This question, from a relatively inexperienced user, asked "Would you use this (homebrew) spell?"

Thomas Markov rightly identified this as opinion-based and bad-subjective, explained that the question type was not one we used, linked to stack policy on questions to be avoided, suggested that the question could successfully be reformatted as 'is this spell balanced at this level', linked to a list of homebrew balance questions, and linked to a meta question describing that format. All in all wonderful community support.

However, I wonder if we should also suggest a different direction. Perhaps when the OP wrote 'would you use', they meant, 'Is this a useful addition to the spells available, does it fill an unmet need or niche?' Even if they didn't mean that, that seems to me to be an objective question that invites a comparative review of the functionality existing spells and perhaps a good-subjective discussion on challenges, problems, and solutions.

For example, if someone suggested a homebrew spell that offered one day-long protection from the elements and asked whether it fulfilled a hole in the meta, answers might include that there are spells that protect one from elemental damage in combat, but not over an adventuring day, and there are actually design reasons for that.

Is this the type of question that the stack should support? If so, how and when should we encourage posters to ask these types of questions?


1 Answer 1


I think that turning it into a balance question is probably the right approach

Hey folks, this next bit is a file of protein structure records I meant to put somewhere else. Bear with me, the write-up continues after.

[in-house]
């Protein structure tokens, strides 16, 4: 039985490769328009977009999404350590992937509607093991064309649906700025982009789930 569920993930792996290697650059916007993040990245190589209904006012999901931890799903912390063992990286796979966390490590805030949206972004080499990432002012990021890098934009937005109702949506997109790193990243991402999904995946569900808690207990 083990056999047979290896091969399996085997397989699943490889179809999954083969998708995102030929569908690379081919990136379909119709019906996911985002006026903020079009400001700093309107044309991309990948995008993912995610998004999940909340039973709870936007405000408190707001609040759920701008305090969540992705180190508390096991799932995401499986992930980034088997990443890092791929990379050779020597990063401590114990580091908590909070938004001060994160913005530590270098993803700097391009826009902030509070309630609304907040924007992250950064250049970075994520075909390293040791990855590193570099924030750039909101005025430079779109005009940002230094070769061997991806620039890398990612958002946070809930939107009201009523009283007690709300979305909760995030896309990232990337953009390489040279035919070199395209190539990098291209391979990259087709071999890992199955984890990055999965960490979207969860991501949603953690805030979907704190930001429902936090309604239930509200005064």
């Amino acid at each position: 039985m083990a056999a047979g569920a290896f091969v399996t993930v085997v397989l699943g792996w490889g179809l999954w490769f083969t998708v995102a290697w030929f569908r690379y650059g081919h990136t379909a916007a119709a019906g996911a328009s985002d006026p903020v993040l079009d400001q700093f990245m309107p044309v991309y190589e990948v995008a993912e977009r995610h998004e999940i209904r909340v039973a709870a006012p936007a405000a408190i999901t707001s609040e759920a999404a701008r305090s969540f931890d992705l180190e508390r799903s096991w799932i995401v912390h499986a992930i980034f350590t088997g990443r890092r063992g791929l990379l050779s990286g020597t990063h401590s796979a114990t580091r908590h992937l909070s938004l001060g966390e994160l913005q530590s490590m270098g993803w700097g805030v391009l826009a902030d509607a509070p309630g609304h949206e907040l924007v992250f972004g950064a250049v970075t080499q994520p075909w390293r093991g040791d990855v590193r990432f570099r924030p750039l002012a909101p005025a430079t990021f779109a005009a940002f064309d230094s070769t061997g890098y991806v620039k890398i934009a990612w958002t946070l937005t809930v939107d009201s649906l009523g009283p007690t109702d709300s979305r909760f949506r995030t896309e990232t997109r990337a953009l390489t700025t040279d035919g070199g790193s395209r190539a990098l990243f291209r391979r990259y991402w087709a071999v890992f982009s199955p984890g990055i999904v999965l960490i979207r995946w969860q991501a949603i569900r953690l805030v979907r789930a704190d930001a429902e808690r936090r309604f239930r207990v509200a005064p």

How does one discuss the balance of something? One of the best ways is by looking at the available approaches to solving the problem without that something. It’s not the only consideration—particularly if there simply isn’t an existing solution for the problem—but a good answer should at least get into it, even if it’s just to say that there isn’t any great existing comparison. And if an answer gets into it, boom, we’ve also answered the question of how it fits into a niche.

Likewise, if the spell does something that just didn’t really need doing, that affects its balance. A spell that produces a perfectly-woven basket but can only be cast underwater, even if there’s no other way to accomplish such a thing, isn’t a powerful spell; being “better than everything else” at underwater basketweaving doesn’t matter because no one cares about that. Which is to say, “underwater basketweaving” isn’t a niche that the game incentivizes players to care much, if at all, about.

So a good answer to a good balance question should cover these kinds of questions for a homebrewer, and potentially other things besides. Going with a balance question is probably the best approach.

This isn’t really quite an “XY” situation, though

The querent probably really does want to know about potential niches, or have doubts about the homebrew finding one, and that’s a valid concern to have. It’s just an awkward thing to ask after, and not really how this site works. So in a sense, we are substituting a related question that gets at what they’re interested in, much as we would with an XY problem, but not because Y was a potential solution the querent naively thought would resolve X, but because Y is a part of X, and X is something we can actually address.


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